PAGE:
Trouble for Trouble: Toronto Blue Jays Trade and Receive Skeptical Pitchers

The Toronto Blue Jays sent a statement as a franchise today. They are not going to tolerate having players that have a dark cloud of scandal over them, particularly if it revolves around allegations of domestic violence. Roberto Osuna, the once beloved closer of the Blue Jays, was suspended 75 games by the MLB after being charged and arrested on May 8th for alleged domestic assault of his girlfriend.

On the eve of the trade deadline, the Toronto Blue Jays decided to move on from Osuna, trading him to the Houston Astros for pitchers Ken Giles, David Paulino, and Hector Perez. It is clear that the Blue Jays as an organization wanted to dissociate itself from the reprehensible athlete, even though he has not been proven guilty of committing any crime and is currently awaiting his next court appearance in Toronto.

“We do feel a responsibility to the fans and we do feel empathy for the fans and we ultimately work for the fans,” Blue Jays GM Ross Atkins said. “That’s how we do our jobs. We are human and it is very difficult for accusations not to influence us in some way. Having said that, this made sense for the organization from a baseball perspective.”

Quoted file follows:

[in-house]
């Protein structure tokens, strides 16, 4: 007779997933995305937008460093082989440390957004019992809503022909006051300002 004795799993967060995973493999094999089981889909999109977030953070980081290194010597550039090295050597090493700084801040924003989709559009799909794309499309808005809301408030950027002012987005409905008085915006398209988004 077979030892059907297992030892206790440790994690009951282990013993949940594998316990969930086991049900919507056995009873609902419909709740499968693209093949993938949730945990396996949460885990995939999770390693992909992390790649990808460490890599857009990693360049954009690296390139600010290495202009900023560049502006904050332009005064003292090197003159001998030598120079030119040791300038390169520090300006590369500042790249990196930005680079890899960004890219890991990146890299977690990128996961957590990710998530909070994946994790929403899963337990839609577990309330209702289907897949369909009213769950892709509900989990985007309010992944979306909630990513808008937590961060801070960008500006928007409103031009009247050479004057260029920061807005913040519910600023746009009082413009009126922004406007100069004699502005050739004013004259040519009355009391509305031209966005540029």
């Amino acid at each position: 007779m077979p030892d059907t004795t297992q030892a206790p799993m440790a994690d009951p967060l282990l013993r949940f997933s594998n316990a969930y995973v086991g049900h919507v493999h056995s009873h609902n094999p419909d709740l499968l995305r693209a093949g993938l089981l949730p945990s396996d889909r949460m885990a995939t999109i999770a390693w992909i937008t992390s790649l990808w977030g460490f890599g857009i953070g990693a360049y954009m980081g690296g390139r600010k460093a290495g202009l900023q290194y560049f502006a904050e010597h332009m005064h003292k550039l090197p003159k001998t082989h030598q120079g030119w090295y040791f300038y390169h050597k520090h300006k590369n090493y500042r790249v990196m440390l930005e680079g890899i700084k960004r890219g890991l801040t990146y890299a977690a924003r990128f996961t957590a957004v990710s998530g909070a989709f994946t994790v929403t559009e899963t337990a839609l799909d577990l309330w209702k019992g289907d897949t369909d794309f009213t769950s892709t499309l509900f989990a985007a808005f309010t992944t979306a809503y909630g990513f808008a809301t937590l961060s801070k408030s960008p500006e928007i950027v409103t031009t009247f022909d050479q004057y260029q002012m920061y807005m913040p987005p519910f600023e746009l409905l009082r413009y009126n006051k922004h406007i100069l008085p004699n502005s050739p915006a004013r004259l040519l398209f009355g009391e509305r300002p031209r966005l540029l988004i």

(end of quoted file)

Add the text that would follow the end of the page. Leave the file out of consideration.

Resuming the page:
In the era of #MeToo and more survivors of domestic violence coming forward sharing their stories, baseball franchises are forced to square their responsibility of making their team successful on the field, while preserving their moral compass among players in the locker room. While Ross Atkins is content with ensuring fans that this move was significant for the future development of the baseball team, he could have been more obstinate in his remarks, stating a zero-tolerance policy for domestic violence within the organization. Osuna does have the sacred presumption of innocence and the right to a trial, but the words of someone as powerful as the Blue Jays general manager matter, especially in taking a stand on punishing domestic violence.